Colors stars Robert Duvall and Sean Penn as partners on the LAPD's gang crime division. Duvall had hoped to spend more time with his family, but he's pulled back into active service because of a step-up in gang activity. He makes no secret of his contempt for his novice partner Penn, but eventually comes to rely on the younger man as a valuable street contact. The central crisis is the battle for supremacy between the "Crips" and the "Bloods", with every effort to call a truce stymied by the gang members themselves and by undue police intervention. … More
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Critic Reviews for Colors
Colors is a solidly crafted depiction of some current big-city horrors and succeeds largely because of the Robert Duvall-Sean Penn teaming as frontline cops. They're terrific together as members of the gang crime division of the LAPD.
Never as eccentric as The Last Movie or Out of the Blue, Colors nevertheless makes most other cop movies look formulary by comparison.
Though its story has the makings of standard stuff, and is sometimes sketchily told, nothing about 'Colors is ordinary.
It's an exhilarating sparring match between Duvall's workmanlike fine-tuning and Penn's raw energy.
There's great pleasure in watching these two actors work. And Hopper, a great actor himself, knows what they need to thrive.
Colors is a special movie -- not just a police thriller, but a movie that has researched gangs and given some thought to what it wants to say about them.
Colors has a tentative, ambivalent feel to it--as if Hopper merely considered himself a hired gun who should avoid imposing too personal a vision on the material.
Dennis Hopper's striking, controversial film was one of the first to attempt to get under the skin of LA gang culture, inspiring the many 'hood' films that proliferated in the early 1990s.
Retrata a violência do submundo das gangues de maneira crua e realista, preocupando-se mais em ilustrar a brutalidade daquele universo do que propriamente em desenvolver uma trama (o que é um bônus).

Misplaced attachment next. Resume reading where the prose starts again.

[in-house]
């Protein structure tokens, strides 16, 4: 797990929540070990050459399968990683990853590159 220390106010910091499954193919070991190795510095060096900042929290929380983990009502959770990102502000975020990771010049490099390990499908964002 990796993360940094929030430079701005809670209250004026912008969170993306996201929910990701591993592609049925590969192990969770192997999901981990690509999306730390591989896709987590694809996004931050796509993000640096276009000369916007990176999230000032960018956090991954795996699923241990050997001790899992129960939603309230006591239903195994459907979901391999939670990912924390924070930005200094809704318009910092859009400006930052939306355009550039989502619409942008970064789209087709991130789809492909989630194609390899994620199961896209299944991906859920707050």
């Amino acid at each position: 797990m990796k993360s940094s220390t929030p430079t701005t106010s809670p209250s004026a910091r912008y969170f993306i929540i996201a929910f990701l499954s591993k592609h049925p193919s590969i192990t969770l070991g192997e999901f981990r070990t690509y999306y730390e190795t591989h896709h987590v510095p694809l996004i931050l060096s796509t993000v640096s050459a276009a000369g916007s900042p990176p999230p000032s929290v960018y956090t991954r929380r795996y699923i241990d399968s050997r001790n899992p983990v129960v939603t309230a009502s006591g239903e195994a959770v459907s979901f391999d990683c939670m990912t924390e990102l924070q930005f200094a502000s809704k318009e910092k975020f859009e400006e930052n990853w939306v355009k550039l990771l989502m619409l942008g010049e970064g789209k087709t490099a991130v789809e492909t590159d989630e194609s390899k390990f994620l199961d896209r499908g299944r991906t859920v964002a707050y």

What is there to write about a lacklustre gang-related film that wants to be more than it amounts to?
gritty and gripping
A gritty and depressing portrait of gang warfafre in Los Angeles as an intractable urban problem.
Hard-hitting and ultimately unforgettable
A routine cop drama despite the fine cast and Hopper's direction.
vivid, startling look at gang life and conflicted cops
Audience Reviews for Colors
A fairly decent film but a little contrived at times. Oh, and the word ?Color? should have a U in it!! Expected more from Hopper though!More
Good cop film, nothing special about the film if you watch it now, back then it had more of an impact. Good acting and screenplay.More
A film with issues, still very relevant today, yet dated by the music and clothing. I particularly like the relationship between Penn and Duval, a great rookie film.More
- Danny McGavin:
- Hey, Hodges--Uncle Bob, I don't have any problem with you.
- Bob Hodges:
- Oh no. You've got problems with the whole fucking world. And I'm in it. And I don't like it.
- Bob Hodges:
- [to his new partner] There's two bulls standing on top of a mountain. The younger one says to the older one: 'Hey pop, let's say we run down there and fuck one of them cows'. The older one says: 'No son. Lets walk down and fuck 'em all'.
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